One option that researchers have explored for treating type 1 diabetes is cell transplantation. By introducing new pancreatic islet cells, they aim to better control glucose levels and insulin production. However, there are still many challenges surrounding this approach including cell death due to poor vascularization.
Pancreatic islet cells are highly vascularized in order to quickly and easily transport insulin. If they are not able to establish blood vessel connections following transplantation, they cannot work as effectively and may not survive long-term. A recent study has found an improved method for promoting vascularization and enabling more effective cell transplantation.
A multidisciplinary team of researchers developed a biomimetic microvascular mesh that maintained its shape and promoted the survival of transplanted cells by stimulating revascularization. When transplanted into diabetic mouse models, they were able to maintain normoglycemia for up to three months.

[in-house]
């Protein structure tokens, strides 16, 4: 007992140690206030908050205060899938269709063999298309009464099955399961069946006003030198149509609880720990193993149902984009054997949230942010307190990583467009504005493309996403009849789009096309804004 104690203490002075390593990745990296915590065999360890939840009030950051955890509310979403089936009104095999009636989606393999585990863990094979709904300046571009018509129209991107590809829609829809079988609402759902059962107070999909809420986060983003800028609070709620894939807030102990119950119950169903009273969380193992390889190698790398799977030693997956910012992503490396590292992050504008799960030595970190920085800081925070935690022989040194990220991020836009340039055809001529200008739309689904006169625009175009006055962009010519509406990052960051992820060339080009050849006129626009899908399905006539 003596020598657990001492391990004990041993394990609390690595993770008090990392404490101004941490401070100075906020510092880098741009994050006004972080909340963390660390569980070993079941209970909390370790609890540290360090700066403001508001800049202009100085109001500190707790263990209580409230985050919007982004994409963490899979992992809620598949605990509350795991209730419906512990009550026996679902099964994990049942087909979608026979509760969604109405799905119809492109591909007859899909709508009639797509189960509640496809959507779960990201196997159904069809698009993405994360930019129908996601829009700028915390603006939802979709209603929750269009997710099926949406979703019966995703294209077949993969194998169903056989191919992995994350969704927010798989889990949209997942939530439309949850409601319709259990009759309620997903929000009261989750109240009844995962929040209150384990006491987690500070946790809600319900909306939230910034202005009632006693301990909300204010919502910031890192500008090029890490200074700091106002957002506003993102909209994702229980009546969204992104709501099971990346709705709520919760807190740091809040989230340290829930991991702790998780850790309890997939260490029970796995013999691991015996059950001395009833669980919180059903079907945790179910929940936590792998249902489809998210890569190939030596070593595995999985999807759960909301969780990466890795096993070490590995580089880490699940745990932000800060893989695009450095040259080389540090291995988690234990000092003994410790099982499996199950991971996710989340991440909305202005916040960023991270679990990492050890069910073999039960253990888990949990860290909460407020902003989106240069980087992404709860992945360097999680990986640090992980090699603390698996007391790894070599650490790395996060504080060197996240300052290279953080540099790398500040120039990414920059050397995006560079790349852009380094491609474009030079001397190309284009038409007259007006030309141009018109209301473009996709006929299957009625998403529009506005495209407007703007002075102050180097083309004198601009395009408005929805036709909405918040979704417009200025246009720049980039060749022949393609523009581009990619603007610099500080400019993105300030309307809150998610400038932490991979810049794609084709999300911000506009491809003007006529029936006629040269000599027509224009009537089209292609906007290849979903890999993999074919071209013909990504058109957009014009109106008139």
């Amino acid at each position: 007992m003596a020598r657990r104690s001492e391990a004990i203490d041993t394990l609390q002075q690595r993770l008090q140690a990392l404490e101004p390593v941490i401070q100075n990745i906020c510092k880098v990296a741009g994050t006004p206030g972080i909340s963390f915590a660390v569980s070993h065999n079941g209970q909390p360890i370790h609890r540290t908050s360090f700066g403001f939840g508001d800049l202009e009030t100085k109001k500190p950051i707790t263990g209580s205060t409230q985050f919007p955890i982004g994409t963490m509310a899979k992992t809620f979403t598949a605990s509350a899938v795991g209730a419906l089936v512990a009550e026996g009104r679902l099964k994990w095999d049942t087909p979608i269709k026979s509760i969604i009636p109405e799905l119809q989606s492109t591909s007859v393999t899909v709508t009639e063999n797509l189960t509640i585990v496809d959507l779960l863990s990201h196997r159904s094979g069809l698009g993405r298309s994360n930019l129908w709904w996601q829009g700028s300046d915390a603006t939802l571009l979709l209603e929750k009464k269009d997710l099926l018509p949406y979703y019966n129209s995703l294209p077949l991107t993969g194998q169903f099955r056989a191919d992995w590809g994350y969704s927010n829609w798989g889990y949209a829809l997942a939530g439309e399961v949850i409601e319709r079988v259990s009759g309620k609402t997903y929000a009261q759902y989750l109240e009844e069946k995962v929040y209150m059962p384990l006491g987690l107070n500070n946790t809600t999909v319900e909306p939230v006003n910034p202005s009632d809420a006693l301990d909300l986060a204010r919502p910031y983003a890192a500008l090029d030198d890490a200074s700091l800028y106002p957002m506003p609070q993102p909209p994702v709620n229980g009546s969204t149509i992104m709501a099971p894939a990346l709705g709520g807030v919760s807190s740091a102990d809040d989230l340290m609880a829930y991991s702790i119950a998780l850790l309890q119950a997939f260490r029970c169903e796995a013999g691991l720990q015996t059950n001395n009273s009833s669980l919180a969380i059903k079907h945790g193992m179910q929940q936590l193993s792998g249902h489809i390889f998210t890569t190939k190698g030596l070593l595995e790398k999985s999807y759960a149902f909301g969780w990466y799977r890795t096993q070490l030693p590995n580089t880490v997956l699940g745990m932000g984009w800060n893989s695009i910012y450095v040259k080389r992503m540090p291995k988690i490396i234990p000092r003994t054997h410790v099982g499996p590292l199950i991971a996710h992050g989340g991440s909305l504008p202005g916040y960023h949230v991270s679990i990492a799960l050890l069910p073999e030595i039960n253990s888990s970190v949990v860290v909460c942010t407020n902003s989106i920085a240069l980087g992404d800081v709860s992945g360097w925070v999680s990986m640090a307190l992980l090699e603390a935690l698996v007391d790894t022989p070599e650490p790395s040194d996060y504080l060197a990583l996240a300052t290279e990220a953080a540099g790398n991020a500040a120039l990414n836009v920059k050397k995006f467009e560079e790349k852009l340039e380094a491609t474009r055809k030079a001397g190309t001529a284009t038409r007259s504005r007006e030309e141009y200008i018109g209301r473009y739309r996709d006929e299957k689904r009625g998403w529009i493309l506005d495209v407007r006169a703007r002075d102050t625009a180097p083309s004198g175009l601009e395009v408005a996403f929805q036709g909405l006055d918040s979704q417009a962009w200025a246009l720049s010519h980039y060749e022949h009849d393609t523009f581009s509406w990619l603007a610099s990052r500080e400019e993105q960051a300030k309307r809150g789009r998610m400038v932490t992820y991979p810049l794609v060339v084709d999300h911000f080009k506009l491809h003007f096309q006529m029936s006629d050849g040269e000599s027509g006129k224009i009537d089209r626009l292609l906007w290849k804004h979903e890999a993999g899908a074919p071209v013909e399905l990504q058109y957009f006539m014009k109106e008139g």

The researchers created micropillars to improve anchoring of the microvascular mesh and decrease risk of shrinkage as cells matured. They had success using both human umbilical vein endothelial cells (HUVECs) and human induced pluripotent stem cell-derived endothelial cells (iPSC-ECs) in the meshes. Compared to a mesh without these cells, the mesh with the cells showed both anastomoses and vascular remodeling which are essential in vascularization during cell replacement therapy.
Though they have only been tested in mouse models, biomimetic microvascular mesh could one day be used to improve cell replacement therapy for humans with type 1 diabetes in order to improve glycemic control. This study opens doors for additional research and further refining islet transplantation methods.
Though not involved with this study, Diabetes Research Connection (DRC) supports novel research projects that strive to advance treatment for type 1 diabetes and one day find a cure. Early career scientists can receive up to $75K in funding from donations by individuals, corporations, and foundations to support their research. Learn more by visiting http://diabetesresearchconnection.org.